Grumpy Old Fan | The singularities of Earth-Two
This business about both Bruce and Dick being Batman (or “Batmen,” I guess) got me thinking about Earth-Two.
At the risk of being remedial — and some of you may want to skip to the next paragraph — Earth-Two was the home of DC’s original-formula superheroes, whose adventures took place roughly in real time. Superman first appeared in 1938, Batman in 1939, Robin in 1940, Wonder Woman in 1941, etc. It was the Justice Society’s Earth, where the Jay Garrick Flash had been around since 1940 before being “discovered” by Barry Allen decades later. Because the Golden Agers had all pretty much gone into semi-retirement, they had time to get married and raise kids. These children then became superheroes themselves. Earth-Two was retired itself in Crisis On Infinite Earths, but DC’s current Multiverse has its own Earth-2 (note the subtle change to numerals) which is very similar to the old one in most respects.
Anyway, I’m sure you’ll remember that on Earth-Two, Bruce Wayne retired as Batman around 1976 or so. His penultimate costumed appearance was in the 1976 Justice League/Justice Society crossover (JLA #s 135-37, October-December 1976). Considering that this was the original Batman, whose adventures dated back to Detective Comics #27, and who (among other things) apparently went through a “goofy ‘50s sci-fi” period with no trace of postmodern hipster repurposing, it was a rather blasé appearance. For one thing, he spent a good bit of time grunting through a jaw that had been turned to stone. On the plus side, he got to fight alongside the adult Robin (Dick Grayson, of course) one last time. He also got to drive what I suppose was the last Earth-Two Batmobile — not the classic “Batmobile of 1950″ with the big Bat-head, bubble-canopy, and giant single Bat-fin, but something closer to the ‘60s/TV show model. It wasn’t all bad, is what I’m saying.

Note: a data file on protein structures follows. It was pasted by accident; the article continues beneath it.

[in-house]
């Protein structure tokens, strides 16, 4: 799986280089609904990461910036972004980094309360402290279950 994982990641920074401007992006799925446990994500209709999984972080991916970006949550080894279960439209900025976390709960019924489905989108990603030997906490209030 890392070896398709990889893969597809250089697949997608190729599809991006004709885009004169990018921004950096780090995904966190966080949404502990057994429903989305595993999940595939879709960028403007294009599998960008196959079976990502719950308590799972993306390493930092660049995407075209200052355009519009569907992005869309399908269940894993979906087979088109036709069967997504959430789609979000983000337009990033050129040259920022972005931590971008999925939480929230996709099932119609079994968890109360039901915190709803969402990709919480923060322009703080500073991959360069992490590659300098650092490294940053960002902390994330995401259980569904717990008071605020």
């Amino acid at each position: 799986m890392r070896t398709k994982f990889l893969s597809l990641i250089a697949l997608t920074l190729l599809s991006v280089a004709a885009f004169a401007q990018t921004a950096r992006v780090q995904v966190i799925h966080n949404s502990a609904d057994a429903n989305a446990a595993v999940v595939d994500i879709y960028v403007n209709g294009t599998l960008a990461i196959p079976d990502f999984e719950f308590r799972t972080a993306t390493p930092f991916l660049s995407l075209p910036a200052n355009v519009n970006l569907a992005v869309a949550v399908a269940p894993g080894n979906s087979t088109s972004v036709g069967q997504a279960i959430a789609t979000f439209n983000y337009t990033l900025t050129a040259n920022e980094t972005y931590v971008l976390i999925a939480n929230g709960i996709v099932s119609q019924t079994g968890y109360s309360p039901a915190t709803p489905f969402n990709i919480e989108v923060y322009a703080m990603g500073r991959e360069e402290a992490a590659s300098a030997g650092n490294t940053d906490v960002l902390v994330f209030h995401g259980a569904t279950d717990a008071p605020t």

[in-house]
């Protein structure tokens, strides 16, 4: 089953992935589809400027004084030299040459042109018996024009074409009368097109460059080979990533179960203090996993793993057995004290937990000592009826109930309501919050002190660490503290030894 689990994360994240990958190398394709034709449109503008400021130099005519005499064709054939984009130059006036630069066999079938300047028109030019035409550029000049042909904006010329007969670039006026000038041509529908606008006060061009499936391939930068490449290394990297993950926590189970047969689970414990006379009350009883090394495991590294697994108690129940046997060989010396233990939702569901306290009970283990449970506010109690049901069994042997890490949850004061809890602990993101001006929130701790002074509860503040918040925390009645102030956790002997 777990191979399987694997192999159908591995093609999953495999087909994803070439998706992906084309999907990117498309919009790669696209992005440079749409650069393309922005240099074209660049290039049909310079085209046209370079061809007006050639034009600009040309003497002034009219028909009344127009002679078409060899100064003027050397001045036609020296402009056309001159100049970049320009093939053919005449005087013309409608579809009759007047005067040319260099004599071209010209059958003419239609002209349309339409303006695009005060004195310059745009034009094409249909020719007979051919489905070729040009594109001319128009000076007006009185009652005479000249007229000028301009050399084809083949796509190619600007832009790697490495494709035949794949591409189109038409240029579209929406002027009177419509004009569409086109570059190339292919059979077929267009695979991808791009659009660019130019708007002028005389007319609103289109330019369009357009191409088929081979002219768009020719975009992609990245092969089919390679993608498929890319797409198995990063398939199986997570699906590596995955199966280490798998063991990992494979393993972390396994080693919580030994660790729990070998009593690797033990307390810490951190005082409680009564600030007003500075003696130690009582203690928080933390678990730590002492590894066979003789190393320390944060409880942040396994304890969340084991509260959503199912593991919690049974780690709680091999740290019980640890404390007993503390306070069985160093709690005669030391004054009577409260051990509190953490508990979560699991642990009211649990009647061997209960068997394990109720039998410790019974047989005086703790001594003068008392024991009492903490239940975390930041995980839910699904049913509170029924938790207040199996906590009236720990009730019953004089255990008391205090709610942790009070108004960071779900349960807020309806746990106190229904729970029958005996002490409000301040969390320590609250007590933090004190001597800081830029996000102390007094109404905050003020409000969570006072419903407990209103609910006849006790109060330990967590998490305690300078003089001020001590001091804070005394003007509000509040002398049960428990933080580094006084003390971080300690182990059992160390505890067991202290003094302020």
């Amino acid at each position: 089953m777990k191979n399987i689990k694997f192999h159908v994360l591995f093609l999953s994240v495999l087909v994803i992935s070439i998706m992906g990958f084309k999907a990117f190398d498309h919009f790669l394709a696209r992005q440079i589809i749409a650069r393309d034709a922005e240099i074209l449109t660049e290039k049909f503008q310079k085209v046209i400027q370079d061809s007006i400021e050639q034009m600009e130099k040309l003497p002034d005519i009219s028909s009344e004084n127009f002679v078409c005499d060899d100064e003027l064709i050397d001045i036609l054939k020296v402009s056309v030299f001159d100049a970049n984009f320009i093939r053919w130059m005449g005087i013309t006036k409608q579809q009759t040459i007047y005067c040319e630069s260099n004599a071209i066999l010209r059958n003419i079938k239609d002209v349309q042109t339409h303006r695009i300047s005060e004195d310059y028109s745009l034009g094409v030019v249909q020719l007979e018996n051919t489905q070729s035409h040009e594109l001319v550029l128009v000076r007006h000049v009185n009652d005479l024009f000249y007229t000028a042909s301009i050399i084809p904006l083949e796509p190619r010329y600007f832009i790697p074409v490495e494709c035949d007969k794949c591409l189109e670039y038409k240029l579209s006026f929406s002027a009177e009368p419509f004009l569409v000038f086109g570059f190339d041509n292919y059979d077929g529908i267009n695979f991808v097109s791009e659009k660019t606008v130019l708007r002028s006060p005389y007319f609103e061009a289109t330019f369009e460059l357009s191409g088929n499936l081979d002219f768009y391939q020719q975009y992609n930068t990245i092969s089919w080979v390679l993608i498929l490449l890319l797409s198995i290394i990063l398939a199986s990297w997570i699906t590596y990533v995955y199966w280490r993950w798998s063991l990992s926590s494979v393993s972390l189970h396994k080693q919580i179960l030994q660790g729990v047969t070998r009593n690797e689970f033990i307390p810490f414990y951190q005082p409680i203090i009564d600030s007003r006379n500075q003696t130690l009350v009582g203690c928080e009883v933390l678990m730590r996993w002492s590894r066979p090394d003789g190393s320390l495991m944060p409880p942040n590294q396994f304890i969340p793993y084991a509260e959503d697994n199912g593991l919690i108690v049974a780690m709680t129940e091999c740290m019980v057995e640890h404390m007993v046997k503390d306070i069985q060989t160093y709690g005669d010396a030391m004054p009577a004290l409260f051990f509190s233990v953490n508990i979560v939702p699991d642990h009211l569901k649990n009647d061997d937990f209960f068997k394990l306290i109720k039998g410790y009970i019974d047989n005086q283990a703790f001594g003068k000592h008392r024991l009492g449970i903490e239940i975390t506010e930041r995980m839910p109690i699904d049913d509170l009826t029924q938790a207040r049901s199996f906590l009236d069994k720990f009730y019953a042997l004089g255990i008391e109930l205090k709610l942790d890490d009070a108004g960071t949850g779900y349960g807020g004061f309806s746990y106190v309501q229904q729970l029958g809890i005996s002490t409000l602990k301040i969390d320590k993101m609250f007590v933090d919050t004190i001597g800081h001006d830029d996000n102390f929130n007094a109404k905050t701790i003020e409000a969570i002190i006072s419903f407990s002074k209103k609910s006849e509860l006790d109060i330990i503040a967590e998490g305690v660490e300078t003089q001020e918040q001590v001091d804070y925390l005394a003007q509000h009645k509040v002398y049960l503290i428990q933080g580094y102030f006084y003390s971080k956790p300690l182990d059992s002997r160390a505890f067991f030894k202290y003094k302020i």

Bruce next appeared as Gotham City police commissioner in the revived All-Star Comics, most notably in a 1977 storyline where the Psycho-Pirate brainwashed him into hunting down the Justice Society. Re-reading that arc, I was reminded of the “civilian” Bruce Wayne in the first couple of acts of Kingdom Come. In both cases I kept waiting for Bruce to stop scowling his way through scenes and put on the Bat-suit — but where Kingdom Come eventually delivered, All-Star didn’t.
Instead, the legend of the original Batman came to an end in the pages of Adventure Comics (February 1979’s #462), when an obscure criminal named Bill Jensen mysteriously gained enough super-power to take out not just Doctor Fate, but the rest of the JSA. Knowing that, once again, he was Gotham City’s only hope, Commissioner Wayne donned the cape and cowl of the Dark Knight Detective and sacrificed his life to stop Jensen.
(And that, too, always seemed like something of a cheat to me. More particularly, it never seemed quite appropriate that a relative nobody would end up killing the World’s Greatest Detective. Of course, since a small-time crook helped create Batman, in one sense it is eminently appropriate that another small-timer bookend his career.)
Anyway, the Earth-Two Batman died rather publicly, and in such a way that his secret identity was at last revealed. Not to worry — Doctor Fate cast a spell removing that knowledge from anyone who didn’t previously have it. This still left two graves in Gotham’s cemeteries, one for Bruce Wayne (next to his wife Selina, murdered by yet another petty thug) and another for the city’s eternally unknown avenger.
Purple prose aside, my point is that on Earth-Two Batman was dead with a capital EAD, and (Alfred’s imagination notwithstanding) with no “Batman II” waiting in the wings. Dick Grayson continued to fight crime as Robin, and Bruce and Selina’s daughter Helena (whose dad, in a nice bit of irony, never learned her secret) had already become the Huntress.